IF YOU GO:
Spring Restaurant, 6 rue Bailleul, 75001 Paris. +33 (0)1-45-96-05-72. www.springparis.fr. Prix-fixe lunch, 44 euros; and dinner, 66 euros. Wine pairings start at 58 euros/person.
Updated: August 12, 2012 6:08AM
PARIS — One of the brightest young culinary stars in this international haute cuisine capital didn’t grow up cooking in his grandmother’s kitchen in Lyon, somewhere in Provence, or even in Paris.
Rather, Chef Daniel Rose hails from Wilmette — yes, the one on Chicago’s North Shore — more than 4,000 miles from Spring, his acclaimed restaurant that stands just a few blocks from the world-famous Louvre and the “Mona Lisa.”
It’s so acclaimed that the May issue of Bon Appetit pronounced Spring — Rose’s second solo spot — among “The New Standards: Nine of Our Favorite Restaurants in Paris,” one where writer Christine Muhlke says “each dish feels as if it had been devised just for you.”
Rose didn’t follow a straight path to the City of Light, but he certainly carved out a delicious one. Although he didn’t have official working papers, after college this European Cultural Studies major made his way around restaurants in France — at Auberge des Abers in Brittany and Le Pre du Moulin in Serignan du Comtat, near Avignon. Then in 2003, a head chef job opened in Panajachel, Guatemala (“It wasn’t the cooking that was most important — it was the living”), and Rose took off. He returned to Paris in 2004, joining the restaurant team at the five-star Hotel Meurice. But change was coming.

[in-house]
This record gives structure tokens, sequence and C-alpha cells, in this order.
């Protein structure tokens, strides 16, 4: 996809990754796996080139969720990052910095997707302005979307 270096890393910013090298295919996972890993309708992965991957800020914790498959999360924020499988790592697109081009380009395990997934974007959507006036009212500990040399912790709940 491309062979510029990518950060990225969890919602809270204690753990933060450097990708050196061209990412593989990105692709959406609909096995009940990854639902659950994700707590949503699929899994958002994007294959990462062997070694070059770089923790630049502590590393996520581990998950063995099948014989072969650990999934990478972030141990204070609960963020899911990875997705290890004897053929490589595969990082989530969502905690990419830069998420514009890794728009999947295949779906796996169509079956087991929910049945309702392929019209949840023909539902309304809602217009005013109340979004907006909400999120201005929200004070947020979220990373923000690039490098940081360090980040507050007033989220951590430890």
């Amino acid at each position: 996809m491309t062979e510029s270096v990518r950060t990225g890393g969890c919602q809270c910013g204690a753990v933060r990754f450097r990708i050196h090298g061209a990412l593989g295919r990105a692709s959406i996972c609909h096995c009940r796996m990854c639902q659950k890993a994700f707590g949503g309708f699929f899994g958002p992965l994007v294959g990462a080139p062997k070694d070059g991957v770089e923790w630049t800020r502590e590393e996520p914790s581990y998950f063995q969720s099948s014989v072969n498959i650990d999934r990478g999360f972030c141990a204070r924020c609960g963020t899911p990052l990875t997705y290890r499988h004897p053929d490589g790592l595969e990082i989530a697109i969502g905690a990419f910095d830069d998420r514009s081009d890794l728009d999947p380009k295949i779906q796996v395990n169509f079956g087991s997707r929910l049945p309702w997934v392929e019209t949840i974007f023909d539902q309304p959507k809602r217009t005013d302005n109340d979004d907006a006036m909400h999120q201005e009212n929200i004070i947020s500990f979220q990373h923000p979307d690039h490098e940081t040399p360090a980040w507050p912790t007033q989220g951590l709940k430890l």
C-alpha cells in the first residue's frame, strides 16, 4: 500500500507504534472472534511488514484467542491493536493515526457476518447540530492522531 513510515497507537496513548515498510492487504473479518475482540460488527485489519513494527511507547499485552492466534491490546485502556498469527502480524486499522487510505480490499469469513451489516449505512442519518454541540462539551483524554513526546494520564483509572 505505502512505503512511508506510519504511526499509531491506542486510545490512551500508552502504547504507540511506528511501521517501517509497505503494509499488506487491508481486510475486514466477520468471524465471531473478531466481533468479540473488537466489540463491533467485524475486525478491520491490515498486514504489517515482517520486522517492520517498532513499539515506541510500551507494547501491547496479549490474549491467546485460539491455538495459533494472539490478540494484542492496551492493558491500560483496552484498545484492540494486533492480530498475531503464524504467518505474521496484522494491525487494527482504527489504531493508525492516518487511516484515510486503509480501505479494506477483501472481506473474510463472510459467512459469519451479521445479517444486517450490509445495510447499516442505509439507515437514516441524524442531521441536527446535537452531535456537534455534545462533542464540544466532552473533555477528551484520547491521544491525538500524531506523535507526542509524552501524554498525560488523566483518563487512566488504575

He opened the first incarnation of Spring — a 16-seat, 280-square foot spot in the city’s 9th arrondisement, or district — back in October 2006 and constantly packed the house while earning international acclaim for his daily prix-fixe take on traditional French cuisine. “The fastest way to learn how to do something is to do it,” says Rose. “You build the house and then you figure out how to live in it. Then you realize the house is too small.” He decided to close after two years.
Rose signed the lease on the reborn Spring on July 4, 2008 — and following an expensive but gorgeous renovation, this glass, steel and wood-beam accented stunner opened its doors nearly two years later on July 14. The symbolism isn’t lost on Rose — July 14 is Bastille Day, when the French celebrate the 1789 storming of the famous prison and their own independence. Freedom doesn’t come cheap, but it sure tastes good.
With fewer than a dozen wood-topped tables in its main, street-level dining room, the entire restaurant can only serve about 50 people at a time. But it’s that up-close-and-personal intimacy — guests watch Rose and his team meticulously crafting and plating each dish in the open kitchen — that adds another dimension to the Spring experience. But he’s not dressed in chef whites. Rose puts his head down and works alongside his team, so unassuming that a guest walking in wouldn’t guess he owned this impressive place.
And he’s achieved all this by age 35.